Reeling from all the headline crises? Worried about your 401K? Stressed from living paycheck to paycheck? Check out this eco-friendly solution.
Our beleaguered country is staggering through a gauntlet of crises. Now that the adrenalin rush of the election campaigns has subsided, you and I can focus on ways we will handle these challenges at the level of our own lives.
In my hometown of San Clemente, California, we’re fortunate not to be a one-horse outfit. A tanking auto industry won’t mean massive layoffs here. Nonetheless, fallout from each of these headline challenges will zap your zip codes and mine—one way or another, immediately if not sooner—in the form of higher taxes, rising cost of living, plummeting home values, home loss, job loss, evaporating retirement funds, healthcare shortfalls, or diminished quality of life.
Don’t get me wrong; I’m a glass-half-full guy. I’m confident our new president and his team will do the right things to begin untangling the mess. And I’m okay with the fact that the rest is up to me…and my team.
That’s right: Just like Obama, I have a team. Actually, I joined a team, then began building my own team within that team. When I teamed up I became part of a worldwide, 60-million-person, $110-billion powerhouse industry that contributes over $34 billion to the U.S. economy in bad times as well as good. It boasts big players-Obama financial adviser, billionaire Warren Buffet, has called the several businesses he’s acquired in this industry the best investments he’s ever made; Virgin Airlines adventurepreneur Richard Branson ventures capital here; Donald Trump and Rich Dad, Poor Dad author Robert Kiyosaki recommend it as a best bet for building wealth. It welcomes small players too: Dr. Stephen Covey, author of The Seven Habits of Highly Effective People said, “[This industry] has come of age. It’s become undeniable that it’s a viable way to… independence for millions of people.”
The industry I’m talking about is the direct-selling, or network-marketing, industry, and I strongly suggest—if today’s crises threaten you—that you take a fresh look at it. A decade and a half ago, I became a network marketer to become CEO of my own life. I saw it as a way to start my own business with a small up-front investment, no employees, no inventory requirements, and meaningful tax benefits. I would no longer have to beg a boss for vacation time. Tired of the standard 3-percent raises, I could now set my own income goals and reach them through my own efforts and those of my team.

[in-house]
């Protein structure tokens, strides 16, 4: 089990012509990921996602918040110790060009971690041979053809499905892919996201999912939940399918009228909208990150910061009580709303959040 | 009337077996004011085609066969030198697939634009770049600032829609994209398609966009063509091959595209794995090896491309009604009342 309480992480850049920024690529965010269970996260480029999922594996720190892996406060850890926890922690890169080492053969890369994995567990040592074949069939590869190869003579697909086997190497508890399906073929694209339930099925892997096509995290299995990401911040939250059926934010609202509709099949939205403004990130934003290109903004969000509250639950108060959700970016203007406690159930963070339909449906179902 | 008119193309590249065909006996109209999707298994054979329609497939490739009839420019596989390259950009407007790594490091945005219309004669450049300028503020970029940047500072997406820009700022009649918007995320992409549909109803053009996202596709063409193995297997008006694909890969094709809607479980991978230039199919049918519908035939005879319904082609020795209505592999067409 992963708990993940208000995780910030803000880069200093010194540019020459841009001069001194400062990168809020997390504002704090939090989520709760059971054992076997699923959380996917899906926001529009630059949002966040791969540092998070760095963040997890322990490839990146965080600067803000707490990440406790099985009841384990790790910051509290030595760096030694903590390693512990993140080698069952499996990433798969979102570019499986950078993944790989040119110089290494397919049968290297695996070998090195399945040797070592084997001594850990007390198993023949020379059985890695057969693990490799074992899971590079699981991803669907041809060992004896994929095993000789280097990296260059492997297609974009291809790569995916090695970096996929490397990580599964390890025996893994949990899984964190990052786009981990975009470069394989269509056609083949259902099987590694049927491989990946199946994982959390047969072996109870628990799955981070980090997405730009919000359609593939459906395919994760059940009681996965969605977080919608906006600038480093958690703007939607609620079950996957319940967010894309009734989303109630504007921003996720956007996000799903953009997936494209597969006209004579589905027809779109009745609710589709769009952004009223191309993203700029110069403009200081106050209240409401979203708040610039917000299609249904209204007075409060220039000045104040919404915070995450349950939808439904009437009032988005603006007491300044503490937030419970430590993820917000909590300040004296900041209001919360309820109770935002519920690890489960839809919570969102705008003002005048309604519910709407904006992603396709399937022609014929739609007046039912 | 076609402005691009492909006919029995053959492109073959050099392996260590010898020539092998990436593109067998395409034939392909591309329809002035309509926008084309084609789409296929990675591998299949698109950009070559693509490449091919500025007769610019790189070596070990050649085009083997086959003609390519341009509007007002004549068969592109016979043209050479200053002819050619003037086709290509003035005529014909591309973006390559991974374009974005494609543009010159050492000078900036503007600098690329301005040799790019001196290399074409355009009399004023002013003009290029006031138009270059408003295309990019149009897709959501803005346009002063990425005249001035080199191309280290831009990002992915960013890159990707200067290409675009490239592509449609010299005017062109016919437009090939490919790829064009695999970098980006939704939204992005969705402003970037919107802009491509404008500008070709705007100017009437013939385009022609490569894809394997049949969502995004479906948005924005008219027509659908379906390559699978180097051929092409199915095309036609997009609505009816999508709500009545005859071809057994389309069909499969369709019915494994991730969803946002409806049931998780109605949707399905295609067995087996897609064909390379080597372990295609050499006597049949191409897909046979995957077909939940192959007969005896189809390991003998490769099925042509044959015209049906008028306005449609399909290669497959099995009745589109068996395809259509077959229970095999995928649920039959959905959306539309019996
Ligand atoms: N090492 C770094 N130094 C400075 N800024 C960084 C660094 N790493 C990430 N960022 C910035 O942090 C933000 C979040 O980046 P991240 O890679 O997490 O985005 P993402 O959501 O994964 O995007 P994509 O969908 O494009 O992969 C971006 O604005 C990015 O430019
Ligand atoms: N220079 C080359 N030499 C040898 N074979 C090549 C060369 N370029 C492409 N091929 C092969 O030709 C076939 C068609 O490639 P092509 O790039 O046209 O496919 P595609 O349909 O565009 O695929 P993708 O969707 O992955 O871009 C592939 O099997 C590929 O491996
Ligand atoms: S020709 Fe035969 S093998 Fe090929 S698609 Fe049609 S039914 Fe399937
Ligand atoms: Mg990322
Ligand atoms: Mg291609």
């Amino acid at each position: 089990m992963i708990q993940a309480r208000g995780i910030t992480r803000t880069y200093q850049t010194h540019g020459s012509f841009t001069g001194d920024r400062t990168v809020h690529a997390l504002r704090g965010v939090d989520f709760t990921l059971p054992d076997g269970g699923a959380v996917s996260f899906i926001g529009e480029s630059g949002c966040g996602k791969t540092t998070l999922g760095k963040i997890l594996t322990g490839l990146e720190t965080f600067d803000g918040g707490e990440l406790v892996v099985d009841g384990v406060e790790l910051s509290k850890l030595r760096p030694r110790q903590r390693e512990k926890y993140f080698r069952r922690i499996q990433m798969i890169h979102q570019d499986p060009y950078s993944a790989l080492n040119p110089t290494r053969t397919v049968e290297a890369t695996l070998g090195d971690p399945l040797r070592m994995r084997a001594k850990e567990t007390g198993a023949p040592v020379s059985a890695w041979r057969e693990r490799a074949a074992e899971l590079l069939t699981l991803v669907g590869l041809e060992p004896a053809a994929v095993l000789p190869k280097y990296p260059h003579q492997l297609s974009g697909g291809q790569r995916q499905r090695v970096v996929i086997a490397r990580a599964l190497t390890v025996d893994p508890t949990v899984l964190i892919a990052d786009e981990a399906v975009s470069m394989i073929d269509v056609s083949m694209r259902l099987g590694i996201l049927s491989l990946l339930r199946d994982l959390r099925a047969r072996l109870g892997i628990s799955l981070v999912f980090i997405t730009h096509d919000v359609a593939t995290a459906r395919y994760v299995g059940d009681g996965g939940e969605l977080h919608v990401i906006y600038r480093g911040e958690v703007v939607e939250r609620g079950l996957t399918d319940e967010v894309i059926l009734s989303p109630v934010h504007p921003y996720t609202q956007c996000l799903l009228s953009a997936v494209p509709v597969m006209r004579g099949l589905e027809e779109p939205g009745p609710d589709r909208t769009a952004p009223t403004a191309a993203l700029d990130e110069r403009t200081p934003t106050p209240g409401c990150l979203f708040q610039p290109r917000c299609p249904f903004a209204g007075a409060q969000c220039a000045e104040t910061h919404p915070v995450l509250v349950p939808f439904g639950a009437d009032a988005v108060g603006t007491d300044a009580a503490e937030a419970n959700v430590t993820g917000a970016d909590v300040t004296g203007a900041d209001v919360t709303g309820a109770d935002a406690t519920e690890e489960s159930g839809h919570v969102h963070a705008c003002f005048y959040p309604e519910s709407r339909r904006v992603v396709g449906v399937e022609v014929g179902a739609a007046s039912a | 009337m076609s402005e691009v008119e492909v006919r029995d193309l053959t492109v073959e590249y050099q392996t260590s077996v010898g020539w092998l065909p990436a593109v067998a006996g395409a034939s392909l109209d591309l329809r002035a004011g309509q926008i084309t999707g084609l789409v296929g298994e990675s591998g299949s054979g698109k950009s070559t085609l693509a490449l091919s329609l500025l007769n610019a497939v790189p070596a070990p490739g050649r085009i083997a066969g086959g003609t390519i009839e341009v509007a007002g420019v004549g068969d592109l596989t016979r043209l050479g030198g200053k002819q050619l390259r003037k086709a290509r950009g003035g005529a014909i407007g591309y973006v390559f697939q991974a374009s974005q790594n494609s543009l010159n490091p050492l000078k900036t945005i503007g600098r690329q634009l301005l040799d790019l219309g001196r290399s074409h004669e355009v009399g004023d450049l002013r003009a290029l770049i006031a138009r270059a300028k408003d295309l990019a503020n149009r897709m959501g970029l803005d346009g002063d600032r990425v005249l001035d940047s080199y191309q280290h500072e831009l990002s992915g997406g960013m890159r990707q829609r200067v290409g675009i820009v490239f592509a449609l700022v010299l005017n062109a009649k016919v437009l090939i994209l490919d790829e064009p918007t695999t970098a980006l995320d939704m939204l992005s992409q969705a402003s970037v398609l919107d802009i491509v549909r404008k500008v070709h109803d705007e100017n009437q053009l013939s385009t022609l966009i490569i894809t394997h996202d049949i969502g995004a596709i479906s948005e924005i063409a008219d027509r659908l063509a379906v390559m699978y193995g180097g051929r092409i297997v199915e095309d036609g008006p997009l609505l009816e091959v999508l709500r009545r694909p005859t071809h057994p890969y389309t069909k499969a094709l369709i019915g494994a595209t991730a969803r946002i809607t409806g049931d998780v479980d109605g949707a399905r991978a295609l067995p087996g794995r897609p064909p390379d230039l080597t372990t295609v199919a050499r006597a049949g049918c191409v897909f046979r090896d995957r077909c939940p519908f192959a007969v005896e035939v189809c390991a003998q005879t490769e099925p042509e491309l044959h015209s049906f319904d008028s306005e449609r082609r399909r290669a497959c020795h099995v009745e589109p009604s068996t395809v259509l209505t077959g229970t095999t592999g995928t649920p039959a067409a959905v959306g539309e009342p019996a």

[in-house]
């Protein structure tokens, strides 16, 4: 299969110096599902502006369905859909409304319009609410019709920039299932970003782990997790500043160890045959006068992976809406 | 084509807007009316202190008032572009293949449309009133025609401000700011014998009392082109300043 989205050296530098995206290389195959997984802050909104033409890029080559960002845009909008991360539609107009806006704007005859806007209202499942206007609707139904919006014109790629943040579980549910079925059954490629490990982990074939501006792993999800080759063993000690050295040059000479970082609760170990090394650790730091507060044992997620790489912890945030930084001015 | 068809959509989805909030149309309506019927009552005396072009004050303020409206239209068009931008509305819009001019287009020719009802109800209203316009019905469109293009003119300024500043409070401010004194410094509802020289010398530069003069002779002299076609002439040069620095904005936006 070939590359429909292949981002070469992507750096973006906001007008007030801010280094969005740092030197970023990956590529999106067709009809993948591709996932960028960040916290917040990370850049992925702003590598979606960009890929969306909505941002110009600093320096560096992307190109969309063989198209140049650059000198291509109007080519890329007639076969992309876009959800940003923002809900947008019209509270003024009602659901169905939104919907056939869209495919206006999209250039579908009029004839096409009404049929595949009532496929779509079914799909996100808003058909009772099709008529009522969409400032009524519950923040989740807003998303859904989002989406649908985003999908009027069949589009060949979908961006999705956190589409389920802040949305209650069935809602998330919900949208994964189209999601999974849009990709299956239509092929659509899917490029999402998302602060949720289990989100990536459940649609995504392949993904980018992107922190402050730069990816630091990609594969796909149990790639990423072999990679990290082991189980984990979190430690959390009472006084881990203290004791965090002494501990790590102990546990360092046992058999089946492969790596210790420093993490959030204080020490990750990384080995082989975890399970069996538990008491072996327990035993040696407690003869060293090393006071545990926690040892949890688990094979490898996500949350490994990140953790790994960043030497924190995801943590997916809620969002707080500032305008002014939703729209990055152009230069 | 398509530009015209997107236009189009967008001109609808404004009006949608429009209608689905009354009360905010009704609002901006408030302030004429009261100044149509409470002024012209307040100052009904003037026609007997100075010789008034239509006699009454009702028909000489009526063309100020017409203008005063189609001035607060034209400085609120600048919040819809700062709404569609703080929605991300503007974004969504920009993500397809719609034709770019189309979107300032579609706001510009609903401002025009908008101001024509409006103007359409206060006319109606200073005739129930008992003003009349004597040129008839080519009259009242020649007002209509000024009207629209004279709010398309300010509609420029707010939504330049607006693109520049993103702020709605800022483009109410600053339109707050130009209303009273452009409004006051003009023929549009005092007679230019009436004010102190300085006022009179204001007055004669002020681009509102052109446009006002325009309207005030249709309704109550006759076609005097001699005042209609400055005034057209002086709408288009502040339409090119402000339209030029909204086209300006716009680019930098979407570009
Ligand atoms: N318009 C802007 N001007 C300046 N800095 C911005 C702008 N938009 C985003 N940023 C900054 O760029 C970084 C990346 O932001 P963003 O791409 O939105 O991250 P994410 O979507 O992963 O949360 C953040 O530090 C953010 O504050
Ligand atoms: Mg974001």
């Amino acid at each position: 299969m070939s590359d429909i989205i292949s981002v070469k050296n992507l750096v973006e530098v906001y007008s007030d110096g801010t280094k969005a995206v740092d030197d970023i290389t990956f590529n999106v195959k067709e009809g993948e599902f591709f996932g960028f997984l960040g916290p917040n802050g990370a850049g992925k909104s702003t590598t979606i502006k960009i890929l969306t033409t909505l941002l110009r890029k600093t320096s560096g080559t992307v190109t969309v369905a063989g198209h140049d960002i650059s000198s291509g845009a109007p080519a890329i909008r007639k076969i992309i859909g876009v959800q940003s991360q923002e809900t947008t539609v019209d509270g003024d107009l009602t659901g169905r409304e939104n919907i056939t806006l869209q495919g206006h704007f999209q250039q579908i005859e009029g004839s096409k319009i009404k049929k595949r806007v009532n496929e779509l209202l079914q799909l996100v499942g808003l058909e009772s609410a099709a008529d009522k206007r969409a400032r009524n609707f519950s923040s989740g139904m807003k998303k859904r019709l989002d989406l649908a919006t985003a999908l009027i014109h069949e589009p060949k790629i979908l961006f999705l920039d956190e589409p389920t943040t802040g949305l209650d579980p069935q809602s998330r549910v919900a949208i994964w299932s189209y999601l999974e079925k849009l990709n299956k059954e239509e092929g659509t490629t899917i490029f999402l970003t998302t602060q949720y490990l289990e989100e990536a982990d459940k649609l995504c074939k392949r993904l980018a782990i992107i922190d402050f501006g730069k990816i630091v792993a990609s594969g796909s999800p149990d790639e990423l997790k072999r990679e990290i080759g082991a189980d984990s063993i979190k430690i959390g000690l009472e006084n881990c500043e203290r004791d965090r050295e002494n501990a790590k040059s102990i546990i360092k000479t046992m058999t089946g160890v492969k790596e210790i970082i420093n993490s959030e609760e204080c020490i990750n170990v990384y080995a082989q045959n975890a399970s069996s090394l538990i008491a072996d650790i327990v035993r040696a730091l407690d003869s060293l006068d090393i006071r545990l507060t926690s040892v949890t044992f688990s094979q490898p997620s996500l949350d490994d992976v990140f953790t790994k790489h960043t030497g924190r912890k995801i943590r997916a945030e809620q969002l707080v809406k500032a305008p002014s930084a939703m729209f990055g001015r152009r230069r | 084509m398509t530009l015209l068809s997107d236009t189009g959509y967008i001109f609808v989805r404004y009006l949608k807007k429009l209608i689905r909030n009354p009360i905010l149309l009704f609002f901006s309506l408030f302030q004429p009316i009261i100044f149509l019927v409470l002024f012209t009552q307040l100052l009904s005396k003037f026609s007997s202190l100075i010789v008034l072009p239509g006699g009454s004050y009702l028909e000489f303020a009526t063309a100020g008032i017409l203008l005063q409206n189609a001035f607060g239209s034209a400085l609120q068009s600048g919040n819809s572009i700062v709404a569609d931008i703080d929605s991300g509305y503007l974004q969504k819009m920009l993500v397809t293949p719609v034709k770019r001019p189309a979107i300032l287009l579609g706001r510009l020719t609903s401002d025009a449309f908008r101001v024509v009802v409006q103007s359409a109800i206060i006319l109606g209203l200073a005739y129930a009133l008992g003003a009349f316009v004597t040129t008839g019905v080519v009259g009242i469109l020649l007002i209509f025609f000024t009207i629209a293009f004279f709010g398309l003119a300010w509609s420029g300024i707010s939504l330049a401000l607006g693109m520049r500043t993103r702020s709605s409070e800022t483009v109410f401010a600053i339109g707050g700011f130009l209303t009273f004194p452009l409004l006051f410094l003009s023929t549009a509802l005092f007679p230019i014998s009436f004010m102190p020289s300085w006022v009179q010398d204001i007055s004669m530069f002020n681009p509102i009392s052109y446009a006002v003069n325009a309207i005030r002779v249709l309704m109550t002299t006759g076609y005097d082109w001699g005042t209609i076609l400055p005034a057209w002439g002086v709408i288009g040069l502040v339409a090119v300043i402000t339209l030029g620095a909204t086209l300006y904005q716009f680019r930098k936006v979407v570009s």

That team aspect is the icing on the cake of networking. As I build my team, I not only build my income, but the income of those who brought me aboard their team. As I teach those I recruit to grow their businesses, they grow my income. Working for ourselves, we benefit our teammates.
These days, I appreciate my industry more than ever. As a full- or part-time endeavor, networking is an ideal hedge against the current crises. Tech industries tumble, real-estate bubbles burst, and retail goes reeling, but network marketing booms in a bust economy. Because you own your own business, you can’t get laid off and your job won’t be shipped overseas. Unlike a 401K, a retirement plan based on a networking business keeps growing even with a falling stock market. If you join one of the many health-and-wellness networking companies, you even help stem the healthcare crisis as you expand your network.
Why have I devoted this column to network marketing? Because if you read me regularly, you know I care about our environment as you do—and networking is the greenest game in town. My commute is 15.02 seconds from breakfast table to home office. You don’t have to pave open space to build roads or office complexes for me. Necessities I buy from my own business are shipped directly to me, eliminating drives to the store (I receive commission checks on my purchases and sales that fund my memberships in environmental groups). Finally, as my own boss, I give myself permission to schedule work around the backcountry hikes and mountain-bike rides that fuel my passion for conservation.
For more information on network marketing, and a list of over 200 carefully vetted direct-selling companies, go to dsa.org or contact a USANA Associate.
Steve Netherby has been a Navy pilot, a newspaper editor-inchief and a magazine editorial director. He’s the former camping editor of Field & Stream. A 34-year San Clemente resident who ran for City Council in 2000, he’s currently an independent distributor for USANA Health Sciences and is writing a book.